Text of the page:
The federal Conservative government is pressing First Nations to absolve Ottawa of its responsibility for policing on reserves, even as native leaders say people's lives are in jeopardy because their forces are so poorly funded and equipped.
The funding and the liabilities of the on-reserve police program have always been the shared responsibility of the federal government, the provinces and the First Nations.
But chiefs say the new tactic would leave First Nations on the hook for the fallout of police systems in which underpaid officers work alone in life-threatening situations, often without required equipment such as radios, and where decrepit police stations lack the most basic of amenities.
Over the past several months, in advance of an Auditor-General's report on the First Nations Policing Program that was released this week, the government sent funding agreements to those First Nations that have their own police forces. Documents related to the agreements and correspondence between the First Nations and federal authorities were obtained by The Globe and Mail.
The agreements, which were drawn without the input of the First Nations, include a clause relieving Canada of responsibility for policing in the native communities. They also say the First Nations are obligated to meet "the standards expected from a police service" or the funding agreements could be terminated.
But First Nations leaders have been saying for many years that the quality of police services on reserves is significantly inferior to that in the rest of Canada .
Despite their misgivings, some native leaders have signed the agreements to meet their police payrolls. First Nations that refused saw their federal funding cut off at the end of March.
The discussion around policing follows RCMP revelations last week that police had compiled nearly 1,200 cases of murdered and missing aboriginal women in Canada over the past 30 years – a number that is three to four times higher than their average representation in the country.
"All our families, women, young girls, deserve to live in a safe home in a safe community. They need to feel safe wherever they are," Deputy Grand Chief Alvin Fiddler of the Nishnawbe Aski Nation (NAN), an organization representing 49 First Nation communities in Northern Ontario, told a news conference Wednesday. Because of the state of the Nishnawbe-Aski Police Service, Mr. Fiddler said, "we cannot guarantee their safety."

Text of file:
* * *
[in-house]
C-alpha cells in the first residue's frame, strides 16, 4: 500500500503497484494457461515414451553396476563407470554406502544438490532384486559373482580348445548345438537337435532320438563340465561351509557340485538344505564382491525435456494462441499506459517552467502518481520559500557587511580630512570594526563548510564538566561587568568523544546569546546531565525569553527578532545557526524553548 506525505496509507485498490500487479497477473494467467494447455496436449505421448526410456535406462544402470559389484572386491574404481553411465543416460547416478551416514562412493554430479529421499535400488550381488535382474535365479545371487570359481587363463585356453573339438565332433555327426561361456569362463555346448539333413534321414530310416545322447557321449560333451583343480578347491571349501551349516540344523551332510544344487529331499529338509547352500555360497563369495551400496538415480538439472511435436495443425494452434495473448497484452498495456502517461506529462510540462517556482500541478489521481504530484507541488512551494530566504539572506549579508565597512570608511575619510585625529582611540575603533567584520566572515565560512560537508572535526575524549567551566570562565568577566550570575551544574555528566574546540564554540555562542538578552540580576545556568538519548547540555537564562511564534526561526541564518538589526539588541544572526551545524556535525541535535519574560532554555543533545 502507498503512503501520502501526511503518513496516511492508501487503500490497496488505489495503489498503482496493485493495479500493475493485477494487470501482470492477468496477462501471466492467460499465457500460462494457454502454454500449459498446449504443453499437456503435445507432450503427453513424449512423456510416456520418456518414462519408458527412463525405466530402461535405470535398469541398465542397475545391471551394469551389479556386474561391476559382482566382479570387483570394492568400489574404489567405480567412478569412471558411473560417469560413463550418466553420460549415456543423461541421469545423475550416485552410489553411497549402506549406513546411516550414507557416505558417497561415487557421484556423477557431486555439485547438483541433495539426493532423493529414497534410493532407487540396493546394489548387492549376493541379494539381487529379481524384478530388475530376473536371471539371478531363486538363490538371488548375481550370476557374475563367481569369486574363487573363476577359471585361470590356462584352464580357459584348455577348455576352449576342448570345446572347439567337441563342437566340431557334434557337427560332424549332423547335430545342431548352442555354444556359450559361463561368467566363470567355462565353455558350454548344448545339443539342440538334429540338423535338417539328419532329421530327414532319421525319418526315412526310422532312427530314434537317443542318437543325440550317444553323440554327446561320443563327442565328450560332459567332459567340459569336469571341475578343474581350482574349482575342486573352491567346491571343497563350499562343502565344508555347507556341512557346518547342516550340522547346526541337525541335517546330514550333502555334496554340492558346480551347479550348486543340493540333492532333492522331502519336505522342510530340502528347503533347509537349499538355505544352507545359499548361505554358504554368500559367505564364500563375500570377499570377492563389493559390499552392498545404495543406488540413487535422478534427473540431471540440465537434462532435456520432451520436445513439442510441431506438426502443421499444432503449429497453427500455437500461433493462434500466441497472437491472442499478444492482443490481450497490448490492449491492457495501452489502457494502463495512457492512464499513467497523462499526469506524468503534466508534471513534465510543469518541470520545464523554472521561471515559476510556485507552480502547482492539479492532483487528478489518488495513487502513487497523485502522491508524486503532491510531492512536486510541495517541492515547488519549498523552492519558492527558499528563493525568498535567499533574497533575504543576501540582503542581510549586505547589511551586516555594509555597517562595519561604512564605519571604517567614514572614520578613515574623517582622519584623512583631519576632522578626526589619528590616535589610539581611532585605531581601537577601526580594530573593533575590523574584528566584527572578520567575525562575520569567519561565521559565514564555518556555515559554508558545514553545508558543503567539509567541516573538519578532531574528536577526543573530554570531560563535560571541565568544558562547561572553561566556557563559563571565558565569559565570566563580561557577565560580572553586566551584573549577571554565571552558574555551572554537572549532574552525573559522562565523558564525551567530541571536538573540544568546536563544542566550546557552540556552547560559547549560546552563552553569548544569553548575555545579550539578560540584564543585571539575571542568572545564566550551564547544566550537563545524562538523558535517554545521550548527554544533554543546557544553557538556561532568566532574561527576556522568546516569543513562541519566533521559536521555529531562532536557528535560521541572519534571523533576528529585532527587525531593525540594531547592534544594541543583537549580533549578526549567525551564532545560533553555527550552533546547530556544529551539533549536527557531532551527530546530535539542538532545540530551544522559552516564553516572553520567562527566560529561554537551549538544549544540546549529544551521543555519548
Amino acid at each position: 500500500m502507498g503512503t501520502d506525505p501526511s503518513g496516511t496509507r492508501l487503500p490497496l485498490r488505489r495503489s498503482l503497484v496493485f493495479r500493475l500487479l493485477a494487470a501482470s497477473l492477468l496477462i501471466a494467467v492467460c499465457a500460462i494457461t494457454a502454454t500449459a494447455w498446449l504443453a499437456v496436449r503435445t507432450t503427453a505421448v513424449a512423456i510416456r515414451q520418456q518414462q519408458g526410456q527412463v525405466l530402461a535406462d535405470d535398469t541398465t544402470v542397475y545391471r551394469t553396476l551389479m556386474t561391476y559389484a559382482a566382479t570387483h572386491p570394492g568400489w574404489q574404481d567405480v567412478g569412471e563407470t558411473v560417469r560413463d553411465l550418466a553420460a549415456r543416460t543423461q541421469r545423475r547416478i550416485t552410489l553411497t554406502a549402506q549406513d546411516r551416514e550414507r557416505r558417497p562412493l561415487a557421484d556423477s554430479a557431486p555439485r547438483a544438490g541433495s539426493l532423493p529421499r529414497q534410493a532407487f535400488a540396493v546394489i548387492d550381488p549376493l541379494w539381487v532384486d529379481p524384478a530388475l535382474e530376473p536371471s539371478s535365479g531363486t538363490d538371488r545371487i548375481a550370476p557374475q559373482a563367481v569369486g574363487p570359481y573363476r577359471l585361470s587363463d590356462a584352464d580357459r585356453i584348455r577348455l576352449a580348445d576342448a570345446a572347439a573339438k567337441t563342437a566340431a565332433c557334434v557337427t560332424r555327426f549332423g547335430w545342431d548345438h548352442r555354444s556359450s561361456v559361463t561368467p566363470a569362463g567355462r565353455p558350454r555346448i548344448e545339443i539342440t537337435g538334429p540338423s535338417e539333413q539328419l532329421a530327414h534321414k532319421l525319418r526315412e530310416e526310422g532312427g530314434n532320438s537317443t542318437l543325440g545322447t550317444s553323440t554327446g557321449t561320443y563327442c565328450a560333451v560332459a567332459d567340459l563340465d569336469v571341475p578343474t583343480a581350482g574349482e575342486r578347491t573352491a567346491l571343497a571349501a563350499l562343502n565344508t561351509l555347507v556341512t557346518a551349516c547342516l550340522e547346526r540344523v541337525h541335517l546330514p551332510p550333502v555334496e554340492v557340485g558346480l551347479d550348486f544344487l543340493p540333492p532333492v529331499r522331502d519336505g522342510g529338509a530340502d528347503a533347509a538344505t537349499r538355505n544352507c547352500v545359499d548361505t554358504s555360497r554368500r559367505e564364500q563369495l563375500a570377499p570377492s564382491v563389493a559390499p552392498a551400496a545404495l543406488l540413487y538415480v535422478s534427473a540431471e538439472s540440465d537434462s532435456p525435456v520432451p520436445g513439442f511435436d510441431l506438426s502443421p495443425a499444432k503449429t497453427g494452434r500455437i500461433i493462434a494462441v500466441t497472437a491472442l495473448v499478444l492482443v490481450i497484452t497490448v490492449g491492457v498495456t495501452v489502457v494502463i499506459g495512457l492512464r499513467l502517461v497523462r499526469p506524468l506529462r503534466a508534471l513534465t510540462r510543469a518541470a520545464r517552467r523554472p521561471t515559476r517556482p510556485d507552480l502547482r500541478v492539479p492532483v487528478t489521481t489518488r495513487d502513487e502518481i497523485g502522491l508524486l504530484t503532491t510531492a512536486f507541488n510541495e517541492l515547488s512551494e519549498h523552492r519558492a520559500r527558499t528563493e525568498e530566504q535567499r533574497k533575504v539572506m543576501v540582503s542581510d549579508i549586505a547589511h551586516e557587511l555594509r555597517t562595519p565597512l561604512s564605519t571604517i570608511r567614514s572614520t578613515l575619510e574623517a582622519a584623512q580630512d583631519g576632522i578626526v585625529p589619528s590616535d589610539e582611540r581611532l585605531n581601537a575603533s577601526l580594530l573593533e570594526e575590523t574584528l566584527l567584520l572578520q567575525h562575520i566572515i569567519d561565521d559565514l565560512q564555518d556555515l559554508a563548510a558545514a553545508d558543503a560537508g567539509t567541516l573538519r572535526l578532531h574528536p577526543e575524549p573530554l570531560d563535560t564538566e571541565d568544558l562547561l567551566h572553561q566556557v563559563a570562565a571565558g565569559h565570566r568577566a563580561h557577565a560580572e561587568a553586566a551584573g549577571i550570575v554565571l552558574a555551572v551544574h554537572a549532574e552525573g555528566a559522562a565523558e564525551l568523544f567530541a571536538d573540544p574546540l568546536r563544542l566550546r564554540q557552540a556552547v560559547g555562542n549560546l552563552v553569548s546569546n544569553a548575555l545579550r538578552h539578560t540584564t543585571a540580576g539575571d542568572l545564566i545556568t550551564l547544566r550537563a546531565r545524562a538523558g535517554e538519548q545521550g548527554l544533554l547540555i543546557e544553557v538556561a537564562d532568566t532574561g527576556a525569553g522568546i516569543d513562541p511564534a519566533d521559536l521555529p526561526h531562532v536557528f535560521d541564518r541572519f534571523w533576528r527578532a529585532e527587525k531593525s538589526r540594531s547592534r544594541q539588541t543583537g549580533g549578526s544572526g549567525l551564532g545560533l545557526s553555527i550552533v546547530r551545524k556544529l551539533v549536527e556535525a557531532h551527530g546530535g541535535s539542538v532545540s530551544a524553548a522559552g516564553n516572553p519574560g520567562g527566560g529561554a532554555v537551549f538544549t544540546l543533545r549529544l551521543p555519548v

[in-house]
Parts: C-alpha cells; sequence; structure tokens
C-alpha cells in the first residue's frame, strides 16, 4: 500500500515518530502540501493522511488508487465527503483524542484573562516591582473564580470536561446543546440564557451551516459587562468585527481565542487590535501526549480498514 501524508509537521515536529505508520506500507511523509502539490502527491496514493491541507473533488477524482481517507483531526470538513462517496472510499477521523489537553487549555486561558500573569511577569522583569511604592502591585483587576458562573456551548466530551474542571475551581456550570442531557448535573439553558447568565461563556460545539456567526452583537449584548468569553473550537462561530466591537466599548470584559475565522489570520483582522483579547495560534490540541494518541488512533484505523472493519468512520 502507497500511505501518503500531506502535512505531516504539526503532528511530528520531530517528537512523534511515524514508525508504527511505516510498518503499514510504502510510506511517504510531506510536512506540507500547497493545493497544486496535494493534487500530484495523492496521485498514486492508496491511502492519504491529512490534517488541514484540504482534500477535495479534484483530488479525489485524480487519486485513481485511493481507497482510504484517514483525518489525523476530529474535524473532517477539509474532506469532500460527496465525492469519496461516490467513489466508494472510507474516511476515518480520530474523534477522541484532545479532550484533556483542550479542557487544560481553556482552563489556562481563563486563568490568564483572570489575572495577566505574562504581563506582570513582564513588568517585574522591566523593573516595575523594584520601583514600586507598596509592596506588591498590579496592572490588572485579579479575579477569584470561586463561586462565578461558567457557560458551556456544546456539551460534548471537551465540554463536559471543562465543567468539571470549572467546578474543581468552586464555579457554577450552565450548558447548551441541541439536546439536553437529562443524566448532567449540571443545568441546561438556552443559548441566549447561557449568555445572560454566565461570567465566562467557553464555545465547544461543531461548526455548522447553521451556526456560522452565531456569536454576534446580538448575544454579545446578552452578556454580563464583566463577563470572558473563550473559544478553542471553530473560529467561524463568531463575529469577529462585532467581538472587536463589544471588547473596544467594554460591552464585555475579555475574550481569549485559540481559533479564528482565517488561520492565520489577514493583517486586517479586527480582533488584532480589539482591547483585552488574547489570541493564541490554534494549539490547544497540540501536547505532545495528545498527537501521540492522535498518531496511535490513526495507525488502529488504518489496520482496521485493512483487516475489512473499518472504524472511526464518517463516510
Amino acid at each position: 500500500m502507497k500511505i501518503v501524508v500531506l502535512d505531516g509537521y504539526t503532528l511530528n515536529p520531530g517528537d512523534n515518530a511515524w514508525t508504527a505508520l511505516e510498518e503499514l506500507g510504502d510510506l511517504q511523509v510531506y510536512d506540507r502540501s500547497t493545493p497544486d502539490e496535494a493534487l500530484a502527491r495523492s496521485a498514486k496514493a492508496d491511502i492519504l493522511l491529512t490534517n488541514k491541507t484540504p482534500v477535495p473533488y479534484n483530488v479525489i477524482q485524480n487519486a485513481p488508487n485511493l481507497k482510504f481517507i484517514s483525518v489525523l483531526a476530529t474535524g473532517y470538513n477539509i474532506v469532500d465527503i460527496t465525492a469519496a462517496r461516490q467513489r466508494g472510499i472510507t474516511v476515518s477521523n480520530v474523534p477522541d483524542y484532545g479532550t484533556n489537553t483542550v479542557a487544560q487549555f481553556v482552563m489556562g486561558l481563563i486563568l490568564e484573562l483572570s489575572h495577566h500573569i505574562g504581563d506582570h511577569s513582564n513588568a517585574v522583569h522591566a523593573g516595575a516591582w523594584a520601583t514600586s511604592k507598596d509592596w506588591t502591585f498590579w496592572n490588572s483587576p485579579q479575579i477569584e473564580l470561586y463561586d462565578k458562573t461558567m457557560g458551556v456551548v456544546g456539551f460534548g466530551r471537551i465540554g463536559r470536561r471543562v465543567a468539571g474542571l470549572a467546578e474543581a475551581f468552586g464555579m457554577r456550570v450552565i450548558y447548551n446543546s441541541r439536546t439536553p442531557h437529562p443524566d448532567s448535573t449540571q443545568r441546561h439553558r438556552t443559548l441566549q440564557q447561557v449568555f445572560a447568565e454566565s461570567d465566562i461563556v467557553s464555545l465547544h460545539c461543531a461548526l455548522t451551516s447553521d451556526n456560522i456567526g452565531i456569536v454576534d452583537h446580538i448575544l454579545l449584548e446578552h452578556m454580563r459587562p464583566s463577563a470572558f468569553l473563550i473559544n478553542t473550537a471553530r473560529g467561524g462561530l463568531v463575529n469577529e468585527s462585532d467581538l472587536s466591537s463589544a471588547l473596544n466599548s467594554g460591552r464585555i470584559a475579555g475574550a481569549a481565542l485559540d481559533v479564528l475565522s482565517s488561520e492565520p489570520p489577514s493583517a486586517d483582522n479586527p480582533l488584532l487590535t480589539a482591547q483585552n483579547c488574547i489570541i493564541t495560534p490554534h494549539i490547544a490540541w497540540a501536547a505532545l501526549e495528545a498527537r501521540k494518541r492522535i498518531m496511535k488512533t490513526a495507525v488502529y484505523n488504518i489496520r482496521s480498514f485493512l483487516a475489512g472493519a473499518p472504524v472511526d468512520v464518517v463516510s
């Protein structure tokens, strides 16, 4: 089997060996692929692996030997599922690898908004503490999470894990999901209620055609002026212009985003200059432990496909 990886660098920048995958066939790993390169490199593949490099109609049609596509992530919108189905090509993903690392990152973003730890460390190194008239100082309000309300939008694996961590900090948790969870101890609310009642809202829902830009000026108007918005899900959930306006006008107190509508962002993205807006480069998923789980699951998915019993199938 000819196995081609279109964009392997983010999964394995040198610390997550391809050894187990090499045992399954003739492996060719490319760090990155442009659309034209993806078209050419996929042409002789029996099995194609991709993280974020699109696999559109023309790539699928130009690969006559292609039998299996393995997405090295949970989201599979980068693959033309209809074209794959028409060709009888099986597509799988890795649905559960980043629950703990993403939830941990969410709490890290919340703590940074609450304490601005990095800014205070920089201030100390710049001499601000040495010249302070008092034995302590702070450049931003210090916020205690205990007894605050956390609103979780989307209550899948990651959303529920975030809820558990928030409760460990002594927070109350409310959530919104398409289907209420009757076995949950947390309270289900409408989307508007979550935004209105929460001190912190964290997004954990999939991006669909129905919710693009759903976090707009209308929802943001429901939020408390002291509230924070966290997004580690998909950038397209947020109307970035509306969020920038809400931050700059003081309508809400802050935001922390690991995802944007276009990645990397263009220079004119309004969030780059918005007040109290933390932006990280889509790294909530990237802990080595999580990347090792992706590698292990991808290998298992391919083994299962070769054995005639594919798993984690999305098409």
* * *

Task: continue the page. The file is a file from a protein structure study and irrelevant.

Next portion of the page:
That is why, he said, NAN's Grand Chief Harvey Yesno wrote a public safety notice to the chief coroner for Ontario in February, 2013, saying his people were in jeopardy because of chronic underfunding to local law enforcement.
That notice, which was also sent to former public safety minister Vic Toews, pointed to the case of a 24-year-old woman on the Kasabonika Reserve who died by suicide in the back of a police truck where she was being detained because the community police detachment had no heat.
The notice was resent this year to Public Safety Minister Steven Blaney. But Mr. Fiddler says the minister has never responded or agreed to talk with the chiefs about policing on reserves.
The minister's office did not respond to questions on Wednesday – the day after the federal Auditor-General's report said his department does not have reasonable assurance that policing facilities in First Nations communities are adequate.
A lawyer who works for two of the indigenous forces says the government may be trying to end its funding of the First Nations Policing Program.
"If it's true that the federal government has no legal responsibility for aboriginal policing, it follows that, down the road, all funding could be withdrawn by the federal government without recourse," said Julian Falconer, who represents the Nishnawbe Aski Police Service and the Anishinabek Police Service.
At his recommendation, neither of the forces have signed the agreements presented to them by the government.
Federal negotiator Shammi Sandhu suggested in an e-mail in January that NAN's unwillingness to co-operate would "likely jeopardize" the construction of a police station on the Eabamatopong First Nation, a community of about 1,300 that had been waiting for a detachment for more than 10 years.
Mr. Falconer said the federal government backed down on that threat under pressure from Ontario.